The Audit Commission has revealed a powerful new technique for cross-checking data. It has used the technique to uncover 41 million pounds worth of fraud in local authorities and other public bodies.As well as detecting fraud, the system has been able to help claimants for benefits who had been denied payments due to faulty data.
The Audit Commission also predicts that straightening out data will result in considerable future administrative savings.
As part of its National Fraud Initiative (NFI) 1998 the Audit Commission ‘matched’ data supplied by over 400 councils and police and fire authorities in England and Wales as well as contributors such as the Civil Service Pension Scheme, NHS Pensions Agency and the Contributions Agency.
It works by identifying data ‘matches’ – instances whereby data appears on different systems – which indicate that a fraud may be occurring.
‘A Perfect Match: report of the 1998 National Fraud Initiative’ is the first report on the progress being made by councils and other bodies in the detection of fraud through the NFI.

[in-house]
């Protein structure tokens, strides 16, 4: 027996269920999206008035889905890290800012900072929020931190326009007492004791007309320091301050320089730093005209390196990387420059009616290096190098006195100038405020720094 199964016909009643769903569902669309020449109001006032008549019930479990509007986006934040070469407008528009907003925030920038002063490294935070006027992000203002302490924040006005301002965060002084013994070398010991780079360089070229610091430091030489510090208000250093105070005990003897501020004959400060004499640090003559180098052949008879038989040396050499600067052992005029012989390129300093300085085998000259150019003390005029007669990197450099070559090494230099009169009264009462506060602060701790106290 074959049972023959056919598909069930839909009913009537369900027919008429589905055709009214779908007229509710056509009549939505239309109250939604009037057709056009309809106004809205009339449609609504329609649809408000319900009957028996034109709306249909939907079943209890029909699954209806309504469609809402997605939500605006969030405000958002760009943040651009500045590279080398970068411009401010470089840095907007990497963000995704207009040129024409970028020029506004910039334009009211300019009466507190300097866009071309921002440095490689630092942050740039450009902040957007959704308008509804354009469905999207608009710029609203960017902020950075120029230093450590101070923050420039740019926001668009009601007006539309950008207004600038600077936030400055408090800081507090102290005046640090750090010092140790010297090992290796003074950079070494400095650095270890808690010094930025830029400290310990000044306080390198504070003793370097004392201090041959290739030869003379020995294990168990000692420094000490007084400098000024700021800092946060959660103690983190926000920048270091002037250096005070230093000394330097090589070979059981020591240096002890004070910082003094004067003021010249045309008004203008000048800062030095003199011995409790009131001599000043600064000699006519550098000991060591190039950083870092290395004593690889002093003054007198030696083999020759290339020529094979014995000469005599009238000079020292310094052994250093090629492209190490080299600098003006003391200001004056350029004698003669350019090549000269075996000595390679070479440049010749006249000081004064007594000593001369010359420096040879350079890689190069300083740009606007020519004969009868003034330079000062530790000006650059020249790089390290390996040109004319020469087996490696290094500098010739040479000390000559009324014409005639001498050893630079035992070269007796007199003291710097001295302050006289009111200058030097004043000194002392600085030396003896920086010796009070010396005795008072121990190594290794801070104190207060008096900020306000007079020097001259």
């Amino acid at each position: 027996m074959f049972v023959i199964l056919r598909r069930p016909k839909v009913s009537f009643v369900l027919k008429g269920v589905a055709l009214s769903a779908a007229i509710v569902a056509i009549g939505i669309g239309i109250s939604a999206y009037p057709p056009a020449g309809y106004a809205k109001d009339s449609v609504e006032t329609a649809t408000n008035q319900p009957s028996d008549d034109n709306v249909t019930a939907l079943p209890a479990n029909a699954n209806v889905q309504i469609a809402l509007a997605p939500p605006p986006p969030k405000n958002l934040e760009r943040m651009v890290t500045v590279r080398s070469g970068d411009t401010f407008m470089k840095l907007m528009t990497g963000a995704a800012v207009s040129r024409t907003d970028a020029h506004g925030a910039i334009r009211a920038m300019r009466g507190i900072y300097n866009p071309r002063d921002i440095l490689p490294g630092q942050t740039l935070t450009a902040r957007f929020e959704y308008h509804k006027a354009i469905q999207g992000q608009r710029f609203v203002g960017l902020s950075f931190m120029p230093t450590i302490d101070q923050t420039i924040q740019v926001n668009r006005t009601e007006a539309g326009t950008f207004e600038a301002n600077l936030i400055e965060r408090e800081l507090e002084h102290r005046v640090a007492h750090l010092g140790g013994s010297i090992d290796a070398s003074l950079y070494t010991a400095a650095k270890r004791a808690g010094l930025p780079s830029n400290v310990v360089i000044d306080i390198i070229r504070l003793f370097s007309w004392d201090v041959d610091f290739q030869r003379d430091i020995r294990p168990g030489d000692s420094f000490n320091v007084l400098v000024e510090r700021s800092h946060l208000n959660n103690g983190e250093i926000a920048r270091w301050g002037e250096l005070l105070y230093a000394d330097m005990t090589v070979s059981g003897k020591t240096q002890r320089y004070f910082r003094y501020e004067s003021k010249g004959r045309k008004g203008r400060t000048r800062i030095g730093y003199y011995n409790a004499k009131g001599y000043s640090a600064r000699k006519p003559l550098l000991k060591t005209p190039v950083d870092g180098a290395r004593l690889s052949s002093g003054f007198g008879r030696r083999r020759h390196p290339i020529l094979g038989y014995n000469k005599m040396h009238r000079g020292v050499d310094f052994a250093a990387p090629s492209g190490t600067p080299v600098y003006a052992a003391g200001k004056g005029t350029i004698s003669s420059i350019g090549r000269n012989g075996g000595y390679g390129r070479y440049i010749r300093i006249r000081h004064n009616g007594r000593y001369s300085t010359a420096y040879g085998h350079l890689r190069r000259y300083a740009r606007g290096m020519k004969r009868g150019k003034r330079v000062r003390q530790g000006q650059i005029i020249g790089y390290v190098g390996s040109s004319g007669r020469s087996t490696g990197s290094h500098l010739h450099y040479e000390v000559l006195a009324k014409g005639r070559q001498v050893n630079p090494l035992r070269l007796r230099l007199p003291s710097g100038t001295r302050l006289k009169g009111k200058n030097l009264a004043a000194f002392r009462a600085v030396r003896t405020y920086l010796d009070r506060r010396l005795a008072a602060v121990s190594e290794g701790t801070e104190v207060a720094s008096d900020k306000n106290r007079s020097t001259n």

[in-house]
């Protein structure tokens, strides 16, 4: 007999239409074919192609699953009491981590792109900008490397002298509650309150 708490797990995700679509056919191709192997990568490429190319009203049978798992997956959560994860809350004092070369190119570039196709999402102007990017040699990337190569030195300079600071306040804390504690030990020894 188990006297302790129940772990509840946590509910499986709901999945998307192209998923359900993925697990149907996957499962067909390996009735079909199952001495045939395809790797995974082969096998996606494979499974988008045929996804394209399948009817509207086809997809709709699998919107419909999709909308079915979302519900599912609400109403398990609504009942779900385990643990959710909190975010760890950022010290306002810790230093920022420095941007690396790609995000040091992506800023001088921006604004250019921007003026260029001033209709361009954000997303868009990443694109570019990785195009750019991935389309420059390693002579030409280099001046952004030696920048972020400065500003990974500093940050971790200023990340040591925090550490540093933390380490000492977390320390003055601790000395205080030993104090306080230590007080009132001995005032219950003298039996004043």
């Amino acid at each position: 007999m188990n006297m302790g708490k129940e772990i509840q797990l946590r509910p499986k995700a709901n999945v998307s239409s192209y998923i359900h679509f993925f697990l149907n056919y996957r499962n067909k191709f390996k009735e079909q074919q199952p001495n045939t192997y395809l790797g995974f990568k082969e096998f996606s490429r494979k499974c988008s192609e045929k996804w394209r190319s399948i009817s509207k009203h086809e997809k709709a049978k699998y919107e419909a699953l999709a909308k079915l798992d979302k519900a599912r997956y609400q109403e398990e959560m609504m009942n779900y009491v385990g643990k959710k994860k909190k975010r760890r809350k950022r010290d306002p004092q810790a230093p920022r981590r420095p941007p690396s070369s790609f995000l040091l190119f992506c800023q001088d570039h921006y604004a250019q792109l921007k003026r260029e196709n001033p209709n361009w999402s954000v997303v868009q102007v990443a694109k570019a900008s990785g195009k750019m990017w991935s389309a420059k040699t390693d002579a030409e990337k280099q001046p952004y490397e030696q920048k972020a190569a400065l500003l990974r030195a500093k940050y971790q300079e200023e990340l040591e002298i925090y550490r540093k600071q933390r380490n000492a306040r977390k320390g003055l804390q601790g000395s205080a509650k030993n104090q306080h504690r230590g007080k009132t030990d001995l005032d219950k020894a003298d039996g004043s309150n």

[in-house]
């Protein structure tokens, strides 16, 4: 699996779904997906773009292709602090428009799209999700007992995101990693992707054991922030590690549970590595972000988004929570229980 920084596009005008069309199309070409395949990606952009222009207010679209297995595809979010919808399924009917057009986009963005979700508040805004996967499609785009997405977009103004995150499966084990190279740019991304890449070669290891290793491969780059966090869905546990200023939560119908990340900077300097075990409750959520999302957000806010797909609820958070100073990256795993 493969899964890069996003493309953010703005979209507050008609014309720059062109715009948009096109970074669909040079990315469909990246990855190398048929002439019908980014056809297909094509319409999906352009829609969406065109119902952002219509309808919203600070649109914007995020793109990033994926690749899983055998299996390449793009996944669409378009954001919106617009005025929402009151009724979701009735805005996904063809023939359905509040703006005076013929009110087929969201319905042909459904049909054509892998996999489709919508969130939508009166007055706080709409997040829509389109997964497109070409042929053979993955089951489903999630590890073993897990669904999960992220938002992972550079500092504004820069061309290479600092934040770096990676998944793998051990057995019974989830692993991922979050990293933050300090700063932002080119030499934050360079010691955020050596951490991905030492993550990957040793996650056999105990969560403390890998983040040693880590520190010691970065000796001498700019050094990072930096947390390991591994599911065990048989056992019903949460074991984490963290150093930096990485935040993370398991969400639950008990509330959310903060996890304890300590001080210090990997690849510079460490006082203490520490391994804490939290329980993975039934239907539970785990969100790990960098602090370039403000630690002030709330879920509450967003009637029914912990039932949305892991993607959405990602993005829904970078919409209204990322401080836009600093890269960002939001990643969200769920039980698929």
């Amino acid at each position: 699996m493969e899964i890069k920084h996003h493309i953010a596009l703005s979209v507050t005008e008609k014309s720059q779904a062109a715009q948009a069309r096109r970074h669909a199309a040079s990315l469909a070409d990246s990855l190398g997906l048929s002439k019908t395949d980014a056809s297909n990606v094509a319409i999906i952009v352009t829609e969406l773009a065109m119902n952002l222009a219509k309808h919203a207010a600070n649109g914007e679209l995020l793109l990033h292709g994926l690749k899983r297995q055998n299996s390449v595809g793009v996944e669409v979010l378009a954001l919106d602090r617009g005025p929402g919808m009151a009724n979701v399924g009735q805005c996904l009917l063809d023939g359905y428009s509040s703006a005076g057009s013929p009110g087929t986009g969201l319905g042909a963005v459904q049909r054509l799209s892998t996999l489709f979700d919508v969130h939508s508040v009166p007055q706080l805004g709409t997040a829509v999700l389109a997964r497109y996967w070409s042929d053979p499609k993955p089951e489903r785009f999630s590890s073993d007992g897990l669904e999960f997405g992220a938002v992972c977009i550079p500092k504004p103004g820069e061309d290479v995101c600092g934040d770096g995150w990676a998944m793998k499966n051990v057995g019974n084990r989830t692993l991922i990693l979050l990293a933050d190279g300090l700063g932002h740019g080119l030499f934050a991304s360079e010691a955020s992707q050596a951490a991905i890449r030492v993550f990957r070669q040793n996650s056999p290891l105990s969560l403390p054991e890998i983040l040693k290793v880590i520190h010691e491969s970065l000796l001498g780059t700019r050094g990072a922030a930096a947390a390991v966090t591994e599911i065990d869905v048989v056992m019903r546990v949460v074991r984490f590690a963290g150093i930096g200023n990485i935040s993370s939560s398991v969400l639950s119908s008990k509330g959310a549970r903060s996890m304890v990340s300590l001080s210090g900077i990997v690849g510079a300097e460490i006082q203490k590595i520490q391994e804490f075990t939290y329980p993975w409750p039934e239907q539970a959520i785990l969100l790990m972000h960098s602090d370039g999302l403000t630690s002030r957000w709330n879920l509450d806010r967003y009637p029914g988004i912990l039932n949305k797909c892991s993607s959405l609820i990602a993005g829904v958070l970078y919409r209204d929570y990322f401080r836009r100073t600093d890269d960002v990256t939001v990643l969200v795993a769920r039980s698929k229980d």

It indicates that use of the new technique has increased the value of detected fraud to 41 million pounds from 15 million pounds previously.
The biggest single area of fraud was housing benefit, which counted for 15 million of the total.
Approximately 1,000 cases of fraud were detected where occupational pensions were still being paid after the death of the pensioner. In NFI 2000 the Commission will build on this success by including more public sector pension funds in the data matching process.
‘A Perfect Match: report of the 1998 National Fraud Initiative’ is available from Audit Commission Publications on 0800 502030, priced 10 pounds.